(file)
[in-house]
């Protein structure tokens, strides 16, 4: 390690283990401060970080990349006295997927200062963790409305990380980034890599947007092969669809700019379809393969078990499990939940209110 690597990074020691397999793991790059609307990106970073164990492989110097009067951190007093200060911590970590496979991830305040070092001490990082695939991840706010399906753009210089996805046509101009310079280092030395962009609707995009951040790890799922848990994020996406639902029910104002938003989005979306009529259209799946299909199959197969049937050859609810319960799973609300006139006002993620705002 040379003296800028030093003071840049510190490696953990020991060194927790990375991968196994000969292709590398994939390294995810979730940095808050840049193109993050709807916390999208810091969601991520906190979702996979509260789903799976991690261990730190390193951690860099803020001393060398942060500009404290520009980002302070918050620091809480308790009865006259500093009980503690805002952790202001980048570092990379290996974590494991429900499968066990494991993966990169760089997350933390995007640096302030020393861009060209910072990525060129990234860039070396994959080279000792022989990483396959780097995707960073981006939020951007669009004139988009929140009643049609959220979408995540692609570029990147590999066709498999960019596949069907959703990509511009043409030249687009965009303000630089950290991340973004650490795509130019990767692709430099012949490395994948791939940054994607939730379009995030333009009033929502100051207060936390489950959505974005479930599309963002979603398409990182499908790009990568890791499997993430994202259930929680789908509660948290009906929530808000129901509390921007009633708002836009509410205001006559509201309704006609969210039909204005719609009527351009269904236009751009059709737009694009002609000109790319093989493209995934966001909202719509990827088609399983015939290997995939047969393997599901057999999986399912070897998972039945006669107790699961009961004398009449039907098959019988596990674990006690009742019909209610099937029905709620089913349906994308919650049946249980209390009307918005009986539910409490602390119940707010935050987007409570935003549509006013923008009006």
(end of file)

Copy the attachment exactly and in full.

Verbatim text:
[in-house]
């Protein structure tokens, strides 16, 4: 390690283990401060970080990349006295997927200062963790409305990380980034890599947007092969669809700019379809393969078990499990939940209110 690597990074020691397999793991790059609307990106970073164990492989110097009067951190007093200060911590970590496979991830305040070092001490990082695939991840706010399906753009210089996805046509101009310079280092030395962009609707995009951040790890799922848990994020996406639902029910104002938003989005979306009529259209799946299909199959197969049937050859609810319960799973609300006139006002993620705002 040379003296800028030093003071840049510190490696953990020991060194927790990375991968196994000969292709590398994939390294995810979730940095808050840049193109993050709807916390999208810091969601991520906190979702996979509260789903799976991690261990730190390193951690860099803020001393060398942060500009404290520009980002302070918050620091809480308790009865006259500093009980503690805002952790202001980048570092990379290996974590494991429900499968066990494991993966990169760089997350933390995007640096302030020393861009060209910072990525060129990234860039070396994959080279000792022989990483396959780097995707960073981006939020951007669009004139988009929140009643049609959220979408995540692609570029990147590999066709498999960019596949069907959703990509511009043409030249687009965009303000630089950290991340973004650490795509130019990767692709430099012949490395994948791939940054994607939730379009995030333009009033929502100051207060936390489950959505974005479930599309963002979603398409990182499908790009990568890791499997993430994202259930929680789908509660948290009906929530808000129901509390921007009633708002836009509410205001006559509201309704006609969210039909204005719609009527351009269904236009751009059709737009694009002609000109790319093989493209995934966001909202719509990827088609399983015939290997995939047969393997599901057999999986399912070897998972039945006669107790699961009961004398009449039907098959019988596990674990006690009742019909209610099937029905709620089913349906994308919650049946249980209390009307918005009986539910409490602390119940707010935050987007409570935003549509006013923008009006």